For my longboard with 84mm wheels, where I would like to design for a top speed of about 35km/h with a sing motor, I would need a gear ratio of about: (35 / (0.084 * pi * (8600 / 60) * 3.6) = 0.257 which is 1:(1/0.257) = 1:3.9. Note that this gear ratio is independent of battery voltage and motor kv. Keep in mind that 8.6k rpm is not an exact number, but a guideline that seems to apply quite well to all 50mm-60mm hobby outrunners I have tested so far.
As noted previously, we are designing for 8.6k rpm since we are using 14 pole motors and 60k electrical rpm seems to be a good value according to my experiments.
The resistive losses in the MOSFETs in an ESC are proportional to the square of the current, because the voltage across the MOSFETs is Ron*I and the power, which is U*I, in this case is Ron*I*I where Ron is the ON-resistance of the FETs. This means that for a given FET, doubling the current will produce four times the losses. Remember that current is directly proportional to motor torque. From the ESC perspective, we should run on as high voltage and low current as possible. Now, one interesting fact about MOSFETs is that the lower voltage they are designed for, the lower resistance they tend to have. So if I make an ESC for a lower voltage, the FETs will also have lower resistance. However, the PCB traces always have the same resistance and MOSFET resistance does not seem to decrease as fast as their voltage decreases, meaning that an ESC designed for higher voltage tends to be more efficient in general. When the voltage gets too high, handling it while switching fast starts to become problematic. I have discovered that a good trade-off is at around 60V (quite safe for 10s or 12s lipos), where the efficiency is good and the voltage is not too problematic to handle.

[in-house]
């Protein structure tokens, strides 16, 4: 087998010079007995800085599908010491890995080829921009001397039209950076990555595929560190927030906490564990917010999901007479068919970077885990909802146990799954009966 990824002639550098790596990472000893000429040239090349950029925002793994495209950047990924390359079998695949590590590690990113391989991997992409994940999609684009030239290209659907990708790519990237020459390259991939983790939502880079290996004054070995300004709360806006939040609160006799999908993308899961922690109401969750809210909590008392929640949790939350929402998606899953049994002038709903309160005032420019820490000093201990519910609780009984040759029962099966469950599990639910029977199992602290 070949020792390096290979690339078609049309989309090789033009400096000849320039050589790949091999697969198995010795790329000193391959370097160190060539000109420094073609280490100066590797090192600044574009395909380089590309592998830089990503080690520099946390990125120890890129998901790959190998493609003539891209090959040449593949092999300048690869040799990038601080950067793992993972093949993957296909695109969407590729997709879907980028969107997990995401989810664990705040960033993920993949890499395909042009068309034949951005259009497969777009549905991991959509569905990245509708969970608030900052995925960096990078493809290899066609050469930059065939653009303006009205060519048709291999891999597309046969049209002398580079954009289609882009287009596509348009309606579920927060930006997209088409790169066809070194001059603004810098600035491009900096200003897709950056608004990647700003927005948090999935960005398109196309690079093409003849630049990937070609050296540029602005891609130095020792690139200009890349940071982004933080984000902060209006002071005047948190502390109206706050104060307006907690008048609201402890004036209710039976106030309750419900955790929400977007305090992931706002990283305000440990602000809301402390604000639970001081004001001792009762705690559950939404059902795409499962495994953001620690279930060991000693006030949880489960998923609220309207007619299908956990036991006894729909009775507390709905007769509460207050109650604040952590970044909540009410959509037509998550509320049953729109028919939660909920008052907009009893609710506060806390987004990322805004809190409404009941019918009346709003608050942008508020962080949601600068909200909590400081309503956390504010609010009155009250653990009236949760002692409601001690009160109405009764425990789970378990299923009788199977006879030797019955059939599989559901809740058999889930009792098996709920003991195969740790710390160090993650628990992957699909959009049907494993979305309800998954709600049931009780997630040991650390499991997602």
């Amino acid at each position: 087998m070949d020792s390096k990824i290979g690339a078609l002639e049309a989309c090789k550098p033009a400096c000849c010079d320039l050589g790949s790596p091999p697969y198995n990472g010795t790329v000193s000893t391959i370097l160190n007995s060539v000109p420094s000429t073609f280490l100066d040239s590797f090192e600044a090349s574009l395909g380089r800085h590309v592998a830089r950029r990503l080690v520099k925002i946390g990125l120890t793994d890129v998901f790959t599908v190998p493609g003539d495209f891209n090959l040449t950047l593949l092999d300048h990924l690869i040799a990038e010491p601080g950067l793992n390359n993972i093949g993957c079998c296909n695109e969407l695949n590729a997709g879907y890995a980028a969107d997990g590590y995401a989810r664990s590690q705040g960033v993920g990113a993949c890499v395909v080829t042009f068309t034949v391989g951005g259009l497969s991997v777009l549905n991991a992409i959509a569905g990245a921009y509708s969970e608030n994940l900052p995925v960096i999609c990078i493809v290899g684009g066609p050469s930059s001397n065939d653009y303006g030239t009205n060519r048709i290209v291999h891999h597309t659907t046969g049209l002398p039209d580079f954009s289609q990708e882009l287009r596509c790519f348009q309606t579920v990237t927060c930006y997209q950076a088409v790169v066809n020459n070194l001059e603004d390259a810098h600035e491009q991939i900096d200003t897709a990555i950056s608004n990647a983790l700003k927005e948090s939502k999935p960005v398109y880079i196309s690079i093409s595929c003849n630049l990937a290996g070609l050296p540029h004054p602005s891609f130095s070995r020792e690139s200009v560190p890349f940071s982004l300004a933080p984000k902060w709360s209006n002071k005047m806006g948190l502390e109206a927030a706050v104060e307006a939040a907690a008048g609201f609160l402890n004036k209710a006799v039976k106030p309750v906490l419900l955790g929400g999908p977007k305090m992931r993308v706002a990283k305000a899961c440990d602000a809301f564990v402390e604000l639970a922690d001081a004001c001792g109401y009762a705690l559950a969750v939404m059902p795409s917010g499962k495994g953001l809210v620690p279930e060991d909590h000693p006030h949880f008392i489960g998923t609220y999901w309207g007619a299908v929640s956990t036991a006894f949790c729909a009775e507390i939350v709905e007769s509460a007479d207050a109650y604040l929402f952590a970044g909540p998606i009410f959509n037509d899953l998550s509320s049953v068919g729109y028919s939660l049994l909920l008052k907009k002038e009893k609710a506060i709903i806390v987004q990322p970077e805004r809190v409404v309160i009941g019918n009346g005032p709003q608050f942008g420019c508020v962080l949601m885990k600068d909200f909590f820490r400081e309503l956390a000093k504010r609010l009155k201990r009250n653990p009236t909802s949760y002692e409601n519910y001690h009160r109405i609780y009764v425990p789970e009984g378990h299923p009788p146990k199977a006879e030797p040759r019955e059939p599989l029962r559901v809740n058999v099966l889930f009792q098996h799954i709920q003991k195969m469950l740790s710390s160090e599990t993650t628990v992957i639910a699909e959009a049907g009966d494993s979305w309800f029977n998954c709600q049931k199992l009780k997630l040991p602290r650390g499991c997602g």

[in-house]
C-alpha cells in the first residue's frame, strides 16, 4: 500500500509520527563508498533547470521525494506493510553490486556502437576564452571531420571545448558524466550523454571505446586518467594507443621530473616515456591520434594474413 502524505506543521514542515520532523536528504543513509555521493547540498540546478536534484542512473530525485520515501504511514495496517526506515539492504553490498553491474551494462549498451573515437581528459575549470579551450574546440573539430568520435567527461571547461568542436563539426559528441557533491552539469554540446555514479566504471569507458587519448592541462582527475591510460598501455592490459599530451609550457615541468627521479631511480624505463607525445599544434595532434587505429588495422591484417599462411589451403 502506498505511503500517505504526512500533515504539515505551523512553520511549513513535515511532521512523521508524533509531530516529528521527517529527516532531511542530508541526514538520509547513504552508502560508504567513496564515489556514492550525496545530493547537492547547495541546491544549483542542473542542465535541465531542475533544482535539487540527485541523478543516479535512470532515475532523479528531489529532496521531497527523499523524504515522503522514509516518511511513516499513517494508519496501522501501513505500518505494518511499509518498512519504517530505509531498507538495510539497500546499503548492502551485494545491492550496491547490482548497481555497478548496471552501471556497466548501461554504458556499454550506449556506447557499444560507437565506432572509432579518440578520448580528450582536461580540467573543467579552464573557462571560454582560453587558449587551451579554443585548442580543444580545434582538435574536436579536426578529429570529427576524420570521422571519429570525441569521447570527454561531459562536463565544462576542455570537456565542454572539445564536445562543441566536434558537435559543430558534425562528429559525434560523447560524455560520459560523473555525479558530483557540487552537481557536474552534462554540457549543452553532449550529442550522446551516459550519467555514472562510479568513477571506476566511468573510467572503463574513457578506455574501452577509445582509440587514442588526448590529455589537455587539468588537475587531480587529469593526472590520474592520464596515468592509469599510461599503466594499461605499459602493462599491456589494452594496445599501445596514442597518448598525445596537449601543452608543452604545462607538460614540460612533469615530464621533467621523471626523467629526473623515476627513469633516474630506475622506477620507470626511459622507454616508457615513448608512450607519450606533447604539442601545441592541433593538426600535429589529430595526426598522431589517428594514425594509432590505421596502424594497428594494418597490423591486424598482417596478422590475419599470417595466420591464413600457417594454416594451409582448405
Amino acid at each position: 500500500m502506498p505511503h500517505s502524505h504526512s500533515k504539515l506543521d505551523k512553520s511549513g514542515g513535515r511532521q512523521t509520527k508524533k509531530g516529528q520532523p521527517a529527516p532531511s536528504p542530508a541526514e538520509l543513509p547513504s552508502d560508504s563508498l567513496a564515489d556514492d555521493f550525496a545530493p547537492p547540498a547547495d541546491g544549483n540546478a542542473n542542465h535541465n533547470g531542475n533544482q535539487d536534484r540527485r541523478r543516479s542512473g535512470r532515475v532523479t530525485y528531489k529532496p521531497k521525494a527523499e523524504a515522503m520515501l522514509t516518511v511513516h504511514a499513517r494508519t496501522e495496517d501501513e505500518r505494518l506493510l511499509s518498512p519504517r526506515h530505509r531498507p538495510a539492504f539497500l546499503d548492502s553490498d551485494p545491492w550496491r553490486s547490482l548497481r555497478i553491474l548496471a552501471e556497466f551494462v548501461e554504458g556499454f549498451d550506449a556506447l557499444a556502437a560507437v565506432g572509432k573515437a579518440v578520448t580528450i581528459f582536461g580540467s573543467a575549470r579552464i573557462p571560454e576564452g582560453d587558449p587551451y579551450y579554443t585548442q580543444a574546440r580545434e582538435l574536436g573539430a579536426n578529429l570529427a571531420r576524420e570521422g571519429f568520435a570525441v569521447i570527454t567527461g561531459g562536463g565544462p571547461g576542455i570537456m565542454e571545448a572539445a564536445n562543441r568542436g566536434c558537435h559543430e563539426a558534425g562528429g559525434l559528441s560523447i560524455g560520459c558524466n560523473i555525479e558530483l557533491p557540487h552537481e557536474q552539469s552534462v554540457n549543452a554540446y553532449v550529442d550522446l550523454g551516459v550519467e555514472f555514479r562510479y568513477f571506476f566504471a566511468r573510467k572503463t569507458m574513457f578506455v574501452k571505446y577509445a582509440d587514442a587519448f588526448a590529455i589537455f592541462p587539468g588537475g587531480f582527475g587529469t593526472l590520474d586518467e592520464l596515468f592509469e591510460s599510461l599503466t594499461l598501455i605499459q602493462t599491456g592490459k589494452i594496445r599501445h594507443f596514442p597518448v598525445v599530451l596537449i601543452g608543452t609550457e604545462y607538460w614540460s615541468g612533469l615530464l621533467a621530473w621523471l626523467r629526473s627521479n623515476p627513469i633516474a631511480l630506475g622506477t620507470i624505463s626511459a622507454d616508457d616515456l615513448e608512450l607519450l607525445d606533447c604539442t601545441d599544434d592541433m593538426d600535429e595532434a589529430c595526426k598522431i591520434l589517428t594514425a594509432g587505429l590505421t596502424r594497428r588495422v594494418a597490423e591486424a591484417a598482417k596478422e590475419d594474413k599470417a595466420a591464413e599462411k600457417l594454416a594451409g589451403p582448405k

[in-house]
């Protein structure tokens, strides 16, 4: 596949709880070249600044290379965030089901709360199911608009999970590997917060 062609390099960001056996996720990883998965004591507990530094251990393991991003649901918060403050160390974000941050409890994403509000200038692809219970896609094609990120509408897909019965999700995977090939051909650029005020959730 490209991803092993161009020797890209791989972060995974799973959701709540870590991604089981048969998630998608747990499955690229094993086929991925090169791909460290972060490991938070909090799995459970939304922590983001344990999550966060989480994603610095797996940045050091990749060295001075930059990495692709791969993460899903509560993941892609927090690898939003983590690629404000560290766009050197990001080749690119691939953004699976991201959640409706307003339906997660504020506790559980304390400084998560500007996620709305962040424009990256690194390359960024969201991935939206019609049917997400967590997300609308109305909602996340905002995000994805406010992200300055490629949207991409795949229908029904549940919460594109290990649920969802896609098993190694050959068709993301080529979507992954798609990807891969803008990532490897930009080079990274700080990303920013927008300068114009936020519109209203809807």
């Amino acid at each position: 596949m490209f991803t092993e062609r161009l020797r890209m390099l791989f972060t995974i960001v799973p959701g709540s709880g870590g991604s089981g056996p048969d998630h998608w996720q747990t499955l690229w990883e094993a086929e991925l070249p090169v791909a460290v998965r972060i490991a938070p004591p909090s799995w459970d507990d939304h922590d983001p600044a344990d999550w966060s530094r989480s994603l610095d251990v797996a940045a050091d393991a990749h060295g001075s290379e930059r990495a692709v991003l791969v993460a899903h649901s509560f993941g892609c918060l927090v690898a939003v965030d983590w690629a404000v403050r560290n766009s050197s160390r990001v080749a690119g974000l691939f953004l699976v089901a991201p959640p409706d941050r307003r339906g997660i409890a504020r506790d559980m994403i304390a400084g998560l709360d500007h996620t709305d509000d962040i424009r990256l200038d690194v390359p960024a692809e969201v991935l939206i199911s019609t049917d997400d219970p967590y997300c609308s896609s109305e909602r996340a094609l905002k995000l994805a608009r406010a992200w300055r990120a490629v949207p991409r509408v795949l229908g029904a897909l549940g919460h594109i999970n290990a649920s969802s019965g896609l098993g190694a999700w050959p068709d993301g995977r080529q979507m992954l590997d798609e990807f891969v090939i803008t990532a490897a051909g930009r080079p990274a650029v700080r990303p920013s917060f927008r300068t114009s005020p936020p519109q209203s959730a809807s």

Going back to my longboard example with 84mm wheels and a top speed of 35 km/h at 8.6k RPM with a 1:3.9 gear reduction, let’s look at a good motor KV. At 12s, which seems good from the ESC perspective, and a moderate charge level, we have 3.8 * 12 = 45.6 volts. Since we want to run the motor at 8.6k RPM, we need a KV of 8600 / 45.6 = 188. Now, that is quite low. Since there are none or few 50mm outrunners with that KV available, we can do two things:
1. Run at 10s. Then we need a KV of 8600 / (10 * 3.8) = 226. Luckily, there happen to be 225 KV motors available on hobbyking
2. Change the KV of the motor. Yes, this can be done quite easily without rewinding the motor. Almost all outrunners are connected using a delta-connection. By removing the heatshrink of the motor wires, they can be split up and reconnected in a star-connection. This reduces the KV by a factor of sqrt(3) = 1.73. For this modification, we can use a motor with a KV of 188 * sqrt(3) = 325. There are several hobby motors available close to that KV, so that is no problem. I have tested this modification on several motors and it works really well.